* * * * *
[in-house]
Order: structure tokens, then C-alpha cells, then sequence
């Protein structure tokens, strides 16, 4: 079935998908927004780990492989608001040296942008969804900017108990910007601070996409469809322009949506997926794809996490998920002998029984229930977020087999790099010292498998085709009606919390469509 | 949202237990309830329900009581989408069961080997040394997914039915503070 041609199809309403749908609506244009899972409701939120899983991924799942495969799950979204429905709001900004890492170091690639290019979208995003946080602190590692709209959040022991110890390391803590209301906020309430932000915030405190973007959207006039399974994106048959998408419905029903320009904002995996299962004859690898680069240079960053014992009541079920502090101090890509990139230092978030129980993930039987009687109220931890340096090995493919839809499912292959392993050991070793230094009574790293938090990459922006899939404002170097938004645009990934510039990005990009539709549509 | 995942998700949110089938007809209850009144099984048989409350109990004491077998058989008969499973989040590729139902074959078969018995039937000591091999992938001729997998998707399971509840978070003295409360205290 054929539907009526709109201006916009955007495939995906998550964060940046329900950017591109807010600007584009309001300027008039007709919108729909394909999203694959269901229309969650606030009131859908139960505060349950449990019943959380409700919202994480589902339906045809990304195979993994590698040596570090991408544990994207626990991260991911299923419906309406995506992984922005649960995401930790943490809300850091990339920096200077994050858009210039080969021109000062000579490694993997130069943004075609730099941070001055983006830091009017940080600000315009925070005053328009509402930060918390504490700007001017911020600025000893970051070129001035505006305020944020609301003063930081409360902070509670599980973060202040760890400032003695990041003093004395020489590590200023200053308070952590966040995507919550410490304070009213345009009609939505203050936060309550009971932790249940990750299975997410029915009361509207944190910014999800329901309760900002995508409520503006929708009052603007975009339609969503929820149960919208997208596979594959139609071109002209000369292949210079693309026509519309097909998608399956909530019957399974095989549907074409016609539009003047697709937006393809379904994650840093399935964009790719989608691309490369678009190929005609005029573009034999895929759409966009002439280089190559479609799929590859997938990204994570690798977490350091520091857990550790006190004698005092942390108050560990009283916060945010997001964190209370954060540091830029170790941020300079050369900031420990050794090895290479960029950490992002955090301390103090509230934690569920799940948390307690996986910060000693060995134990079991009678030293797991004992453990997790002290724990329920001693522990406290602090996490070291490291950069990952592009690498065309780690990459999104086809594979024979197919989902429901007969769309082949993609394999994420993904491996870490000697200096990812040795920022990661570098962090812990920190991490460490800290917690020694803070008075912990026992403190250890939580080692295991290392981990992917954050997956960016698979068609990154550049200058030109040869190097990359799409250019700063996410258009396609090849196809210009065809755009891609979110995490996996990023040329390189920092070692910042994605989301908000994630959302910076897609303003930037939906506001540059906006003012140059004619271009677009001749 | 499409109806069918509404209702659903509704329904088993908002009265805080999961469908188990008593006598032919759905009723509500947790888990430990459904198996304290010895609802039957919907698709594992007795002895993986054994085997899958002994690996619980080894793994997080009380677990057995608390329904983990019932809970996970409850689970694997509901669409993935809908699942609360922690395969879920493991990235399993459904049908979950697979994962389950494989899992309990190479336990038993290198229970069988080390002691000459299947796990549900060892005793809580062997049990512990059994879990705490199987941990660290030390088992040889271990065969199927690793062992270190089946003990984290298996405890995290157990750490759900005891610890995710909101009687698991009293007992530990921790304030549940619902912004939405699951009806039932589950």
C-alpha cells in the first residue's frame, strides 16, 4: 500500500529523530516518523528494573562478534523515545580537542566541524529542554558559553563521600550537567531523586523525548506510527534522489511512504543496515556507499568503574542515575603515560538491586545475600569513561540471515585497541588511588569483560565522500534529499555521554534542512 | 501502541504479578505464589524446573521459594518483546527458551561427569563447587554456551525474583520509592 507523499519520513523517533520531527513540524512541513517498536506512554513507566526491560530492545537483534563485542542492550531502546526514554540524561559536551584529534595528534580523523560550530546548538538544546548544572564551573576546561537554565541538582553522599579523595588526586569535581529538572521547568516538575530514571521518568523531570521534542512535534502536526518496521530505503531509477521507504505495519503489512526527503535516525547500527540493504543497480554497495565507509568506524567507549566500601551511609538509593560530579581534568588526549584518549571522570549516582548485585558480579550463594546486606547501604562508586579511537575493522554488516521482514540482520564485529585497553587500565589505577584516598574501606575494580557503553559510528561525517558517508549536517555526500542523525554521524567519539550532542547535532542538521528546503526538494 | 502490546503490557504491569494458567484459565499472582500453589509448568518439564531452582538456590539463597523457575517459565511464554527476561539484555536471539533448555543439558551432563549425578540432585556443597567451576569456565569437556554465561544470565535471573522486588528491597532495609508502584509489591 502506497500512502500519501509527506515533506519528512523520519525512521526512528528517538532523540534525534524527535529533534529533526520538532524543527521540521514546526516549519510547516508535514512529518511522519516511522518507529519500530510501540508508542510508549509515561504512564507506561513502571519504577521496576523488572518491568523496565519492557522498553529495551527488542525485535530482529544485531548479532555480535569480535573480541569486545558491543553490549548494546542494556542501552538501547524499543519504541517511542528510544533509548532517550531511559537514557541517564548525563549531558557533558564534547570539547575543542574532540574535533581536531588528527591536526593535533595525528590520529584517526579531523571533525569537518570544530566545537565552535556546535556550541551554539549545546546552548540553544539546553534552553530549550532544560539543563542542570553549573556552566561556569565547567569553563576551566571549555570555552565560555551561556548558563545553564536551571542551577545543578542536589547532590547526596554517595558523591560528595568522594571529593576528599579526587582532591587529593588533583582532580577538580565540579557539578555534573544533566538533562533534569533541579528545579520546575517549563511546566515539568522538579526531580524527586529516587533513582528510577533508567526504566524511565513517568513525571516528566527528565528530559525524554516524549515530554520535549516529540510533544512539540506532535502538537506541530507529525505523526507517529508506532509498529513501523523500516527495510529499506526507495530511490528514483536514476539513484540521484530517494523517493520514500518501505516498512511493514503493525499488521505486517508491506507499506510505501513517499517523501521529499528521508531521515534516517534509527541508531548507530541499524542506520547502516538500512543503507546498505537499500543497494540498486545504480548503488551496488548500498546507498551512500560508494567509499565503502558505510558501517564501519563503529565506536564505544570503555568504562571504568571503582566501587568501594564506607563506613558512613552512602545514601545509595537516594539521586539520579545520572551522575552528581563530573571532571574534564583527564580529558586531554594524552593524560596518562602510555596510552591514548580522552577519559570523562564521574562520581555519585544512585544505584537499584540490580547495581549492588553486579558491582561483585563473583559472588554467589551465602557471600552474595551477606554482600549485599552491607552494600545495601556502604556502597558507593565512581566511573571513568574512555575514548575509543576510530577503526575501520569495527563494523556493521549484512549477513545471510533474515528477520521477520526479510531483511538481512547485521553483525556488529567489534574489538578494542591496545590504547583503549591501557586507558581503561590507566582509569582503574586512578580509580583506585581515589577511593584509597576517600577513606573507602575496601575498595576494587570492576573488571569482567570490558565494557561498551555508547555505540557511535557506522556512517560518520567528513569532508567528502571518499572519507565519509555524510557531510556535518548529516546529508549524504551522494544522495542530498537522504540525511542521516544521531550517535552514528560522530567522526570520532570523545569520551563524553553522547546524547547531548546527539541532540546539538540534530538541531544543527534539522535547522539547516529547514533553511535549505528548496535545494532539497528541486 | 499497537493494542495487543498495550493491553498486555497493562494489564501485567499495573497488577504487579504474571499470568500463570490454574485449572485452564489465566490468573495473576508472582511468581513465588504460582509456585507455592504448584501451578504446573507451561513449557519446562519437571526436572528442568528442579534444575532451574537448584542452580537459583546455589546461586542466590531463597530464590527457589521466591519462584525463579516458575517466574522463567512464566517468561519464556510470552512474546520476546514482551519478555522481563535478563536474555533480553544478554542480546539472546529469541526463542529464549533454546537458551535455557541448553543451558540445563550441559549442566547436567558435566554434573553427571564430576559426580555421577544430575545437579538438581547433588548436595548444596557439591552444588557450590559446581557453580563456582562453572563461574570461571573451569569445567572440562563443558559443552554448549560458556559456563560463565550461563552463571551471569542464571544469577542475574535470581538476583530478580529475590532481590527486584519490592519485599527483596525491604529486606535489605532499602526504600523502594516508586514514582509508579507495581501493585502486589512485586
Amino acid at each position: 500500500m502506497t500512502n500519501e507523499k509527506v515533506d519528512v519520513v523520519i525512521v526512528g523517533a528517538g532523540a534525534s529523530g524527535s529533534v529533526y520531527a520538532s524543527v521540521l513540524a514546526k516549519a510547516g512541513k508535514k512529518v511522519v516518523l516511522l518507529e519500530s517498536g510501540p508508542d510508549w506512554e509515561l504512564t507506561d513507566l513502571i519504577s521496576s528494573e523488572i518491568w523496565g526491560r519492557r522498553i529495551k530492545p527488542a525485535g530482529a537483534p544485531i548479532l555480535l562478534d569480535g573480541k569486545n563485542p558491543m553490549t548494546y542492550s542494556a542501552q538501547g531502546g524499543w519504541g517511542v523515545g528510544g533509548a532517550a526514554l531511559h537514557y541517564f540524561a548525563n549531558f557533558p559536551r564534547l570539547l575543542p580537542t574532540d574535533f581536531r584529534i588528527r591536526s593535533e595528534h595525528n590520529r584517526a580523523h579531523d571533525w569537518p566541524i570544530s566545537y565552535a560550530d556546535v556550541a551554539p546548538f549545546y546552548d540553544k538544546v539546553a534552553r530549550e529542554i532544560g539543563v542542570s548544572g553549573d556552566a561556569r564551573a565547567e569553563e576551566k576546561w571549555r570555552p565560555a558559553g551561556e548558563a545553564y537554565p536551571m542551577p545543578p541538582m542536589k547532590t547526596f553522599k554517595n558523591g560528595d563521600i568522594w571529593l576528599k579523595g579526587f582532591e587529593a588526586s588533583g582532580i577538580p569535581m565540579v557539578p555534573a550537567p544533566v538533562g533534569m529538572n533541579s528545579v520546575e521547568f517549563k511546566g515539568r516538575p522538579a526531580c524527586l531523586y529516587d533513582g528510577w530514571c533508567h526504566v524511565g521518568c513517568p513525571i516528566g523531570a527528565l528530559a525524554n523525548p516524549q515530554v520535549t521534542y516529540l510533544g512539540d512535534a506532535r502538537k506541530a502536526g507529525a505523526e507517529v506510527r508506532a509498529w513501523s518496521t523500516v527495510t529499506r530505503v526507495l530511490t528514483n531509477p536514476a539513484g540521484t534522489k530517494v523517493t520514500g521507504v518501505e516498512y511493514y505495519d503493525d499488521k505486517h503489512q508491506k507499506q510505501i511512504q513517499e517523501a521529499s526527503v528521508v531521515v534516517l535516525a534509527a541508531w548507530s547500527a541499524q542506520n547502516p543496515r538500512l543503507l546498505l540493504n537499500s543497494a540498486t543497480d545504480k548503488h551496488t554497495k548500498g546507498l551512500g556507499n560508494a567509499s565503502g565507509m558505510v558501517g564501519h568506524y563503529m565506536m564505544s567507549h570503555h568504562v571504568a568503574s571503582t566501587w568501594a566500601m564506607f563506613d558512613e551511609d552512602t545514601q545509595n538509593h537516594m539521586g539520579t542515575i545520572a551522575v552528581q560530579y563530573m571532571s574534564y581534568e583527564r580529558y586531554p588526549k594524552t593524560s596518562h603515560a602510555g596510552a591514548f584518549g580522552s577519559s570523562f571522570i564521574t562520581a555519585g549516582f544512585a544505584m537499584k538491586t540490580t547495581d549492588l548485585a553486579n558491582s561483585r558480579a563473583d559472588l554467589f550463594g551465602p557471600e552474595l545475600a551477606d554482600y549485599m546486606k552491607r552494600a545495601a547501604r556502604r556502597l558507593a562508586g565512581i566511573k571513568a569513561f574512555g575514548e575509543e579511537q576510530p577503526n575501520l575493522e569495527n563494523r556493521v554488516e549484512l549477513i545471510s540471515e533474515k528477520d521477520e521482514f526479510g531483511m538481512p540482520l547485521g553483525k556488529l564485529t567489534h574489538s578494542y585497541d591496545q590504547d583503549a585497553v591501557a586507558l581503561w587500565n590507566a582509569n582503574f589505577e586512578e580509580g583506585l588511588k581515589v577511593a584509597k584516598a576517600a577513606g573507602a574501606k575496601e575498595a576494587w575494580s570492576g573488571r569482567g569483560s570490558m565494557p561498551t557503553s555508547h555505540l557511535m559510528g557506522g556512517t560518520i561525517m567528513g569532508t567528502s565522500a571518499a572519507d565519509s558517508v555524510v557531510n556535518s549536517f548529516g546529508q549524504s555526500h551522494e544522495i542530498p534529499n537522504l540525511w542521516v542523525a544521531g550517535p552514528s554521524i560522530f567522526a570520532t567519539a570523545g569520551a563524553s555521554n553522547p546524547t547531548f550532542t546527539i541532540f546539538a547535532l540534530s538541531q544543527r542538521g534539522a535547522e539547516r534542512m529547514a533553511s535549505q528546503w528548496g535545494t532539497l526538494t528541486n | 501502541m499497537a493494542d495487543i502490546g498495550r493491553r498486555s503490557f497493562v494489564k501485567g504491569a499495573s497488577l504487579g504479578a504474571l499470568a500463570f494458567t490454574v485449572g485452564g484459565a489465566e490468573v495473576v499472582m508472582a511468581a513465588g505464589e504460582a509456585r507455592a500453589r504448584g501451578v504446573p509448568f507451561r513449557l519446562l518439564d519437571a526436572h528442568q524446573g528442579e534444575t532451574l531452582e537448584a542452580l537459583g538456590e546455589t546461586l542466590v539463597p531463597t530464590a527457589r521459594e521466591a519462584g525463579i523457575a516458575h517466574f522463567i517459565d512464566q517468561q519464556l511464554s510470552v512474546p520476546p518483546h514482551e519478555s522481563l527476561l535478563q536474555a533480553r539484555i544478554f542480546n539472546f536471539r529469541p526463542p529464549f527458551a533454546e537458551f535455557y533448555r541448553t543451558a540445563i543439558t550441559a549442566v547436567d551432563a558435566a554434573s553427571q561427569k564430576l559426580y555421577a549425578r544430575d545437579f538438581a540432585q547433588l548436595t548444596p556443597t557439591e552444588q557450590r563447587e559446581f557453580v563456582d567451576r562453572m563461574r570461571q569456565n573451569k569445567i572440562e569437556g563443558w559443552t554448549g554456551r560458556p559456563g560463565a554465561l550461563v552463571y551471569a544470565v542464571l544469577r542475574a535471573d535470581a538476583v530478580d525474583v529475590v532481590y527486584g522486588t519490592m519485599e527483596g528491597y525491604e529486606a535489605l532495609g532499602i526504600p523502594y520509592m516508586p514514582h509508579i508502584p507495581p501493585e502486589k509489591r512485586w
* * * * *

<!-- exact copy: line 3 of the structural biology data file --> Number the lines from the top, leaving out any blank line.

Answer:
């Protein structure tokens, strides 16, 4: 079935998908927004780990492989608001040296942008969804900017108990910007601070996409469809322009949506997926794809996490998920002998029984229930977020087999790099010292498998085709009606919390469509 | 949202237990309830329900009581989408069961080997040394997914039915503070 041609199809309403749908609506244009899972409701939120899983991924799942495969799950979204429905709001900004890492170091690639290019979208995003946080602190590692709209959040022991110890390391803590209301906020309430932000915030405190973007959207006039399974994106048959998408419905029903320009904002995996299962004859690898680069240079960053014992009541079920502090101090890509990139230092978030129980993930039987009687109220931890340096090995493919839809499912292959392993050991070793230094009574790293938090990459922006899939404002170097938004645009990934510039990005990009539709549509 | 995942998700949110089938007809209850009144099984048989409350109990004491077998058989008969499973989040590729139902074959078969018995039937000591091999992938001729997998998707399971509840978070003295409360205290 054929539907009526709109201006916009955007495939995906998550964060940046329900950017591109807010600007584009309001300027008039007709919108729909394909999203694959269901229309969650606030009131859908139960505060349950449990019943959380409700919202994480589902339906045809990304195979993994590698040596570090991408544990994207626990991260991911299923419906309406995506992984922005649960995401930790943490809300850091990339920096200077994050858009210039080969021109000062000579490694993997130069943004075609730099941070001055983006830091009017940080600000315009925070005053328009509402930060918390504490700007001017911020600025000893970051070129001035505006305020944020609301003063930081409360902070509670599980973060202040760890400032003695990041003093004395020489590590200023200053308070952590966040995507919550410490304070009213345009009609939505203050936060309550009971932790249940990750299975997410029915009361509207944190910014999800329901309760900002995508409520503006929708009052603007975009339609969503929820149960919208997208596979594959139609071109002209000369292949210079693309026509519309097909998608399956909530019957399974095989549907074409016609539009003047697709937006393809379904994650840093399935964009790719989608691309490369678009190929005609005029573009034999895929759409966009002439280089190559479609799929590859997938990204994570690798977490350091520091857990550790006190004698005092942390108050560990009283916060945010997001964190209370954060540091830029170790941020300079050369900031420990050794090895290479960029950490992002955090301390103090509230934690569920799940948390307690996986910060000693060995134990079991009678030293797991004992453990997790002290724990329920001693522990406290602090996490070291490291950069990952592009690498065309780690990459999104086809594979024979197919989902429901007969769309082949993609394999994420993904491996870490000697200096990812040795920022990661570098962090812990920190991490460490800290917690020694803070008075912990026992403190250890939580080692295991290392981990992917954050997956960016698979068609990154550049200058030109040869190097990359799409250019700063996410258009396609090849196809210009065809755009891609979110995490996996990023040329390189920092070692910042994605989301908000994630959302910076897609303003930037939906506001540059906006003012140059004619271009677009001749 | 499409109806069918509404209702659903509704329904088993908002009265805080999961469908188990008593006598032919759905009723509500947790888990430990459904198996304290010895609802039957919907698709594992007795002895993986054994085997899958002994690996619980080894793994997080009380677990057995608390329904983990019932809970996970409850689970694997509901669409993935809908699942609360922690395969879920493991990235399993459904049908979950697979994962389950494989899992309990190479336990038993290198229970069988080390002691000459299947796990549900060892005793809580062997049990512990059994879990705490199987941990660290030390088992040889271990065969199927690793062992270190089946003990984290298996405890995290157990750490759900005891610890995710909101009687698991009293007992530990921790304030549940619902912004939405699951009806039932589950």